Dominic Cummings Confirms He'll Quit Downing Street By End Of Year

Departure of Boris Johnson’s top adviser comes amid power struggle at No.10.

Boris Johnson’s top adviser Dominic Cummings is to leave Downing Street by the end of the year.

The man seen as the most powerful figure in No 10 told the BBC’s political editor Laura Kuenssberg he was making himself “redundant” as he had previously suggested.

Cummings told the BBC that “rumours of me threatening to resign are invented” after speculation that he would follow communications director Lee Cain in leaving Number 10.

However, he said that his “position hasn’t changed since my January blog” when he wrote that he hoped to make himself “largely redundant” by the end of 2020.

The BBC also quoted a Downing Street source as saying Cummings would be “out of government” by Christmas.

It came amid a bitter power struggle in No 10.

Lee Cain’s resignation as director of communications meant the PM was having to perform a shake-up of his top team during the second national lockdown in England and with post-Brexit trade negotiations growing ever closer to the deadline.

He had been offered the post of chief of staff but a backlash among Tories and Johnson’s inner circle ultimately led him on Wednesday to announce his departure from No 10 rather than a promotion.

Cummings, a close political ally of the departing communications chief having worked together since the Brexit campaign, was said to be unhappy with the way his friend had been treated.

Earlier in the night, The Telegraph reported an “associate” of Cain as saying the communication chief’s departure was the “beginning of the end for Dom”.

“Lee is the person who has been covering Dom’s flank 24 hours a day and he will soon be gone,” the source told the paper.

THE BLOG

The blog post Cummings refers to is not as clear about his future as he suggests.

Johnson’s key adviser opened 2020 by suggesting he wanted to be “largely redundant” by the end of it.

He made the point at the same time as he called for “weirdos” to apply for jobs in Downing Street and warned of “profound problems” in government decision-making.

The post, running to nearly 3,000 words, had all the appearance of a job advert as the former Vote Leave director said “we’re hiring data scientists, project managers, policy experts, assorted weirdos” and encouraged them to send a CV to a Gmail address.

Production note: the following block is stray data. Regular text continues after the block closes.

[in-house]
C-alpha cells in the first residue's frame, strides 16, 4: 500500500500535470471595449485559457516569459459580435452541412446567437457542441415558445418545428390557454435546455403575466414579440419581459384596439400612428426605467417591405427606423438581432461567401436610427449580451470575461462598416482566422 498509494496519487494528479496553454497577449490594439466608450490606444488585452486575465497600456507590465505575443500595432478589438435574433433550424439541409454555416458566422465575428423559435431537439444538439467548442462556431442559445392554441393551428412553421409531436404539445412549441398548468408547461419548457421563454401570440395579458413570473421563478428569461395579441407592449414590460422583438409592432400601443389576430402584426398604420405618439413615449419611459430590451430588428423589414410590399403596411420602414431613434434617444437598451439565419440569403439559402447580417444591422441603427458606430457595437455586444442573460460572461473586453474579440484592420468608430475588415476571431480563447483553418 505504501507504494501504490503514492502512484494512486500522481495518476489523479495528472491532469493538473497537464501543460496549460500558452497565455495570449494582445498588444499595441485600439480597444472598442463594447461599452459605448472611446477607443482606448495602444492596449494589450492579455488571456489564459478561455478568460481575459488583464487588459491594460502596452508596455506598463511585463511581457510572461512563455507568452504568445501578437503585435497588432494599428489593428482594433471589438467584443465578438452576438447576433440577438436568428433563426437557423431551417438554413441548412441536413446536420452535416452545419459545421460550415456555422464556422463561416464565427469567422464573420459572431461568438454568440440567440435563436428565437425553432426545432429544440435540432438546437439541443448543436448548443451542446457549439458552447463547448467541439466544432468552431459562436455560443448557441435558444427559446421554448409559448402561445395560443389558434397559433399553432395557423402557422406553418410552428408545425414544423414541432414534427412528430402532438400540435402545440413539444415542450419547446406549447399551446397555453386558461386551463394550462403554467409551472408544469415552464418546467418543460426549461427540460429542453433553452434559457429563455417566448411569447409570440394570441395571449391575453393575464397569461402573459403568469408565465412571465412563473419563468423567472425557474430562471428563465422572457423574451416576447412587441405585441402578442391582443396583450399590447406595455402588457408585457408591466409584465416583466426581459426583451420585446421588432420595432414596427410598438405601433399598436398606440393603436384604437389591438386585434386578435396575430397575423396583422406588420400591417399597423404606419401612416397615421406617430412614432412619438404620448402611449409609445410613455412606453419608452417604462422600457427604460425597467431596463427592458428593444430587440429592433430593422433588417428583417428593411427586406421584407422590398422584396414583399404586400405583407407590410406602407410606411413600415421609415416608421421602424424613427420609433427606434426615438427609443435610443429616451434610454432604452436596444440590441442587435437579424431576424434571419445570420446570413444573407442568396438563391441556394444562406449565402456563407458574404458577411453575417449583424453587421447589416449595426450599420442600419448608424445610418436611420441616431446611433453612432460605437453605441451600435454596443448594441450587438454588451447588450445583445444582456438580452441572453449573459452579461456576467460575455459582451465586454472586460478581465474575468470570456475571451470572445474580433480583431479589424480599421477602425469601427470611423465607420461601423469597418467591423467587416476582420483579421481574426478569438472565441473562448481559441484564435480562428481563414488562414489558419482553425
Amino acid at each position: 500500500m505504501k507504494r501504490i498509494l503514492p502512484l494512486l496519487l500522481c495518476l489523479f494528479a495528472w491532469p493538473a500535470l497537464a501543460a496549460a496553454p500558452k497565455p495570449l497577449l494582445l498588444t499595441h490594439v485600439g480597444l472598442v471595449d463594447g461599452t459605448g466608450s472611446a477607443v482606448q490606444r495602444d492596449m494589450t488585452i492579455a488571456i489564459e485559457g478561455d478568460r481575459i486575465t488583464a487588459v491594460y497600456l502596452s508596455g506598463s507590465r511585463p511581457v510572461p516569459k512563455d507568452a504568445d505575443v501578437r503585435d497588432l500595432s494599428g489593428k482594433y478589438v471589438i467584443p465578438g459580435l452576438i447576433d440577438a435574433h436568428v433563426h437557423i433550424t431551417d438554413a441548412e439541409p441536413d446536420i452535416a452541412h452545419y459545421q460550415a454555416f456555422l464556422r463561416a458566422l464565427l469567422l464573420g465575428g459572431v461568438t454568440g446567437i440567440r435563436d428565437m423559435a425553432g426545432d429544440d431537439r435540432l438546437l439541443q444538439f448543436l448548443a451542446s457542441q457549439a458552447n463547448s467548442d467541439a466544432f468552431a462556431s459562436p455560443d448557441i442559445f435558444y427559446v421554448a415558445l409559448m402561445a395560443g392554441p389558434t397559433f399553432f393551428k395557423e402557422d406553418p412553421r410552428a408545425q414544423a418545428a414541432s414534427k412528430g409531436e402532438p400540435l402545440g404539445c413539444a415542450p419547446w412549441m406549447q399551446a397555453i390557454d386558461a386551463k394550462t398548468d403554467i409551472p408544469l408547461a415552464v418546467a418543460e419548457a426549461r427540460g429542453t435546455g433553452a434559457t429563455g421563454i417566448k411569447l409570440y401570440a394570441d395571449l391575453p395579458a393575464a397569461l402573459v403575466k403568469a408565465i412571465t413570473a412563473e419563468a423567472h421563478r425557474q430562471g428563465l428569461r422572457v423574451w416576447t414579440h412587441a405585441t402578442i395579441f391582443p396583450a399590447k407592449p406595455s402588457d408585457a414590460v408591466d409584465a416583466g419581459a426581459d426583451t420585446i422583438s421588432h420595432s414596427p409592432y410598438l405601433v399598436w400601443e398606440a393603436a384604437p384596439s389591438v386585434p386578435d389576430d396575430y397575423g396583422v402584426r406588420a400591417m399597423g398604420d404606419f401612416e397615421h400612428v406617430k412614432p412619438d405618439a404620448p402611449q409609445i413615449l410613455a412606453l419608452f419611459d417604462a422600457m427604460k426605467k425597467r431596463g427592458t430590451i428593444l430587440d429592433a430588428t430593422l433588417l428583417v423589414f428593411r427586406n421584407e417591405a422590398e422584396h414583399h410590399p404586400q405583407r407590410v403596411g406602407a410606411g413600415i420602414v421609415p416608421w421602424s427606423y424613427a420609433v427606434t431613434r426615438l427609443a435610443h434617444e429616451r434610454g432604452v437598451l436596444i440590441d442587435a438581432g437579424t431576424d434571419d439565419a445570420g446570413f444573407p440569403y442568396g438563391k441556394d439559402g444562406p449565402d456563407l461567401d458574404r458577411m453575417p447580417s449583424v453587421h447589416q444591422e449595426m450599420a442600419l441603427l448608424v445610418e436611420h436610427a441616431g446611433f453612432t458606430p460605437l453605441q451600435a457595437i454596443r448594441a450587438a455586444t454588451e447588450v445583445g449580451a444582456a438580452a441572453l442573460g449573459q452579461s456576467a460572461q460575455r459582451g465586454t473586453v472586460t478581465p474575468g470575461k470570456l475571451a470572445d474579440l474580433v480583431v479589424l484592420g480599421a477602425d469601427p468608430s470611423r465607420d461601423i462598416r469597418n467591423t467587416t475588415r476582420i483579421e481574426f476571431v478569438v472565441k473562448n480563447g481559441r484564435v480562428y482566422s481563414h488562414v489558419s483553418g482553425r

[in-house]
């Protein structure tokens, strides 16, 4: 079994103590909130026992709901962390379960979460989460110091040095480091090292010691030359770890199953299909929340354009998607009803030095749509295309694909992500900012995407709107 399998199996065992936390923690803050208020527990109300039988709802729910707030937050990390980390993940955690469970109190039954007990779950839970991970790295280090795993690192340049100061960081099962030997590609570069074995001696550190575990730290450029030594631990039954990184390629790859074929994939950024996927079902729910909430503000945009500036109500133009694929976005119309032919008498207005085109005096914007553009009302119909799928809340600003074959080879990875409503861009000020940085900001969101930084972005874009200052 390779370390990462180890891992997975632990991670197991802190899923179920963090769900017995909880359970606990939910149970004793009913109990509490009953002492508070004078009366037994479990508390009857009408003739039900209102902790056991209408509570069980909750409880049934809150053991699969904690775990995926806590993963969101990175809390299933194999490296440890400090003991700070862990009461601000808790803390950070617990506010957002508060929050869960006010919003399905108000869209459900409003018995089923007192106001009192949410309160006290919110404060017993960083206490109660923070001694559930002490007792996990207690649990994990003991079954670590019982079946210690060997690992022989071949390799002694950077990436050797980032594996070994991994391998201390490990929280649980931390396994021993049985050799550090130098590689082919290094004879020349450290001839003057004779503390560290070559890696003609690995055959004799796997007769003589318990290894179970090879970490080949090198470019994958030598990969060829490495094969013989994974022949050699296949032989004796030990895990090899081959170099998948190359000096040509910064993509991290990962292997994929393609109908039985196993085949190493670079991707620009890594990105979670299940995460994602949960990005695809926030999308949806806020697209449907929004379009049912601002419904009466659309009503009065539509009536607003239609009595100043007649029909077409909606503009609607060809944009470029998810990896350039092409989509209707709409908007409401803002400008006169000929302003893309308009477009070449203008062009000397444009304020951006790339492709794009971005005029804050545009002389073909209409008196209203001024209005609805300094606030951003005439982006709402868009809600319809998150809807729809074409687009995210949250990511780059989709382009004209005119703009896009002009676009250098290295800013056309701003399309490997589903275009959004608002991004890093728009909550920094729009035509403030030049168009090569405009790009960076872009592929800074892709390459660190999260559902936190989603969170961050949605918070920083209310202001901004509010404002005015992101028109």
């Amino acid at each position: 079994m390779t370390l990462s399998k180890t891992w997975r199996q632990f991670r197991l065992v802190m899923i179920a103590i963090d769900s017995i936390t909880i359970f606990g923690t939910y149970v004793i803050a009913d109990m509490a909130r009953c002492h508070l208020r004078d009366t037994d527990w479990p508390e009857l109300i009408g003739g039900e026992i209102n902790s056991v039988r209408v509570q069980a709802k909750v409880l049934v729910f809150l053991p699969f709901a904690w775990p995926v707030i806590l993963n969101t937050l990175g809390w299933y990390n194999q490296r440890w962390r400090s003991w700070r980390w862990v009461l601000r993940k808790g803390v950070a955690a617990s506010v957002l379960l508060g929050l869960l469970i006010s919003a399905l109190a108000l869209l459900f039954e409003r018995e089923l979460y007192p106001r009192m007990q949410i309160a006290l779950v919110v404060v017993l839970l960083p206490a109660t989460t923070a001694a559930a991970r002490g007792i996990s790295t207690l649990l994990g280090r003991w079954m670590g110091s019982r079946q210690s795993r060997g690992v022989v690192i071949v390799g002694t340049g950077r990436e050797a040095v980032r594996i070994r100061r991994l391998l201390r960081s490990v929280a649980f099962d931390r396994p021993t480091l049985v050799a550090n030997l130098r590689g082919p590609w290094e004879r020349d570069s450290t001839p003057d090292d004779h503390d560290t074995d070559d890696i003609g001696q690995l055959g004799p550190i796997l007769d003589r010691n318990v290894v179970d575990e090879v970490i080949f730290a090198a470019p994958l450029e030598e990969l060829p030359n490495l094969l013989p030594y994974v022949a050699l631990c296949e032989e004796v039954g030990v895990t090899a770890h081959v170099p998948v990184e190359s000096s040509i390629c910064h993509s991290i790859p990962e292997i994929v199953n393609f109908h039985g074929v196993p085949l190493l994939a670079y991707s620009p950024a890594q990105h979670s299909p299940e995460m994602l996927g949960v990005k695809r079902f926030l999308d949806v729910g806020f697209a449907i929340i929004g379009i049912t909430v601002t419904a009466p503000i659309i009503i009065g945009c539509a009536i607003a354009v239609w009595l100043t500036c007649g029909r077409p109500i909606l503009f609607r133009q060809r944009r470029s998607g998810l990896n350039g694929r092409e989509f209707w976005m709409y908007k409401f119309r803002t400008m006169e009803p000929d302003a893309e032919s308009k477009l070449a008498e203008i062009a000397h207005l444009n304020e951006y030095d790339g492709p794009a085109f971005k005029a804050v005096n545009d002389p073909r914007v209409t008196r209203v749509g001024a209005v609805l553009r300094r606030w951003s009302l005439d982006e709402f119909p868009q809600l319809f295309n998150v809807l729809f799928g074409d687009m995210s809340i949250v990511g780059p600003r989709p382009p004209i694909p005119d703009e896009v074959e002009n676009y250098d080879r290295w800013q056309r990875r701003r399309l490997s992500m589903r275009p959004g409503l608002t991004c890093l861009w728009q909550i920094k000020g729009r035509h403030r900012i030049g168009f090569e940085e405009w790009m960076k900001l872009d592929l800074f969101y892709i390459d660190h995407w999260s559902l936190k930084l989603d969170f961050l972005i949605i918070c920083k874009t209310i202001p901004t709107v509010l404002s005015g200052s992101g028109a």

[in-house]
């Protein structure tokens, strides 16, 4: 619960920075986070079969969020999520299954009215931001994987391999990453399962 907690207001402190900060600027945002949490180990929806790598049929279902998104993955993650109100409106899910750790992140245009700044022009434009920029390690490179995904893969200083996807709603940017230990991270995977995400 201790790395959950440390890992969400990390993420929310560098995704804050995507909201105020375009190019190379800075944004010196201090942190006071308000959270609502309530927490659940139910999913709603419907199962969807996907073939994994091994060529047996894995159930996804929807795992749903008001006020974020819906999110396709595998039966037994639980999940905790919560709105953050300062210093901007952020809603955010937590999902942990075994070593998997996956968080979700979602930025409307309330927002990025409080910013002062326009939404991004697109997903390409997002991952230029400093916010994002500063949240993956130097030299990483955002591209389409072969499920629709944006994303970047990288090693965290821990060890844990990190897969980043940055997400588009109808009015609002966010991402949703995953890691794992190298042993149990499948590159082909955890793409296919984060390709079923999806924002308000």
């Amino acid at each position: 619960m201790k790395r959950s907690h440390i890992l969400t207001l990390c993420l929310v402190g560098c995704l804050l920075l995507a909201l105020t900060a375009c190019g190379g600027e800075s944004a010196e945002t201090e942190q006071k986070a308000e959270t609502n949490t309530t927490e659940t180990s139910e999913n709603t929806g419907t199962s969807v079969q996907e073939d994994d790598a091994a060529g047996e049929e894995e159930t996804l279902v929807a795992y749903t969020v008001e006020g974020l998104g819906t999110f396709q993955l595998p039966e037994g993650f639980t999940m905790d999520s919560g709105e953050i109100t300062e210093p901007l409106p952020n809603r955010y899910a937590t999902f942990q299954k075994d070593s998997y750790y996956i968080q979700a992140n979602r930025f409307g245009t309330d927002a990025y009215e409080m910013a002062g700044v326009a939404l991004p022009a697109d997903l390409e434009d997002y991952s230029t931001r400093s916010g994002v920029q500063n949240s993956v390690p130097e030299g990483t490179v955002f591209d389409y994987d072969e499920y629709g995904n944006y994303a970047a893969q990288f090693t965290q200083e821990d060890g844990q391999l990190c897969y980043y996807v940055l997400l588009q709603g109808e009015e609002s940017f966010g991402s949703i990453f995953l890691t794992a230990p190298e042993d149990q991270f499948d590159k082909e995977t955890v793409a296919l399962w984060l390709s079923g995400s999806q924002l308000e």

Cummings wrote: “We want to improve performance and make me much less important – and within a year largely redundant.

“At the moment I have to make decisions well outside what Charlie Munger calls my ‘circle of competence’ and we do not have the sort of expertise supporting the PM and ministers that is needed.

“This must change fast so we can properly serve the public.”

Conservative MPs have urged Johnson to use events to reshape the team inside Downing Street and reconnect with the parliamentary party, some of whom feel he has been “lost” to advisers over the past year.

Sir Charles Walker, vice chairman of the 1922 Committee, told BBC Two’s Newsnight: “If Boris, the prime minister, gets the chief of staff position right – he gets the right person in that position – he will plant his standard firmly back in the middle of the Conservative parliamentary party.

“We feel we’ve lost him for the last year. We want him back – he belongs to us, he doesn’t belong to the advisers, he belongs to the parliamentary party that elected him and he got elected at the last general election.”

In his resignation statement, Cain confirmed he had been offered a promotion to the key position of the prime minister’s chief of staff.

The move – which would have meant he was one of just a handful of people in No 10 with direct one-to-one access to Johnson – was seen as entrenching the grip of the Vote Leave faction on the Downing Street operation.

However it ran into immediate resistance, with Johnson’s fiancee, Carrie Symonds – who has clashed in the past with Cummings – reportedly strongly opposed to the appointment.

Symonds is a former Tory press chief who has served as a special adviser in previous governments.

Allegra Stratton, the former broadcaster brought in to host televised No 10 news conferences from next year, was also said to have objected to the appointment.